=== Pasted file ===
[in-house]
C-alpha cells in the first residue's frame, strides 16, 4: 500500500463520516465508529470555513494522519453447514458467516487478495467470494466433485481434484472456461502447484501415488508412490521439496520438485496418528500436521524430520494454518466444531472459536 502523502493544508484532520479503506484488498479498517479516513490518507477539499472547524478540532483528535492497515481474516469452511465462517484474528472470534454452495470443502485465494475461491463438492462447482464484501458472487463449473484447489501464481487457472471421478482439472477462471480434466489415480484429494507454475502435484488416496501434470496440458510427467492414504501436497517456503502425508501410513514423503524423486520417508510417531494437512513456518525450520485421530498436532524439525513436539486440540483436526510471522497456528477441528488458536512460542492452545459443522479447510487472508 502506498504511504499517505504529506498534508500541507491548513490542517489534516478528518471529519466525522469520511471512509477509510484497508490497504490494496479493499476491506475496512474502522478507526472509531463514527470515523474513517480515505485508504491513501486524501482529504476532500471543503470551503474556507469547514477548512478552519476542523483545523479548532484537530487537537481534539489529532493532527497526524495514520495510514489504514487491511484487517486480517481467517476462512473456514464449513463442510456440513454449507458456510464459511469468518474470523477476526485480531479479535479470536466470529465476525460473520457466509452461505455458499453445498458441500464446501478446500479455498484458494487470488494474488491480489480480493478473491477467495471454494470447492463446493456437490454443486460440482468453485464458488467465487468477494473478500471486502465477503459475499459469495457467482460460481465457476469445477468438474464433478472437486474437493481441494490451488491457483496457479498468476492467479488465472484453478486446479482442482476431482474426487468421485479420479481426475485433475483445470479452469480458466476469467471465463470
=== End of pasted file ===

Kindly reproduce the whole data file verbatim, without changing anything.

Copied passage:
[in-house]
C-alpha cells in the first residue's frame, strides 16, 4: 500500500463520516465508529470555513494522519453447514458467516487478495467470494466433485481434484472456461502447484501415488508412490521439496520438485496418528500436521524430520494454518466444531472459536 502523502493544508484532520479503506484488498479498517479516513490518507477539499472547524478540532483528535492497515481474516469452511465462517484474528472470534454452495470443502485465494475461491463438492462447482464484501458472487463449473484447489501464481487457472471421478482439472477462471480434466489415480484429494507454475502435484488416496501434470496440458510427467492414504501436497517456503502425508501410513514423503524423486520417508510417531494437512513456518525450520485421530498436532524439525513436539486440540483436526510471522497456528477441528488458536512460542492452545459443522479447510487472508 502506498504511504499517505504529506498534508500541507491548513490542517489534516478528518471529519466525522469520511471512509477509510484497508490497504490494496479493499476491506475496512474502522478507526472509531463514527470515523474513517480515505485508504491513501486524501482529504476532500471543503470551503474556507469547514477548512478552519476542523483545523479548532484537530487537537481534539489529532493532527497526524495514520495510514489504514487491511484487517486480517481467517476462512473456514464449513463442510456440513454449507458456510464459511469468518474470523477476526485480531479479535479470536466470529465476525460473520457466509452461505455458499453445498458441500464446501478446500479455498484458494487470488494474488491480489480480493478473491477467495471454494470447492463446493456437490454443486460440482468453485464458488467465487468477494473478500471486502465477503459475499459469495457467482460460481465457476469445477468438474464433478472437486474437493481441494490451488491457483496457479498468476492467479488465472484453478486446479482442482476431482474426487468421485479420479481426475485433475483445470479452469480458466476469467471465463470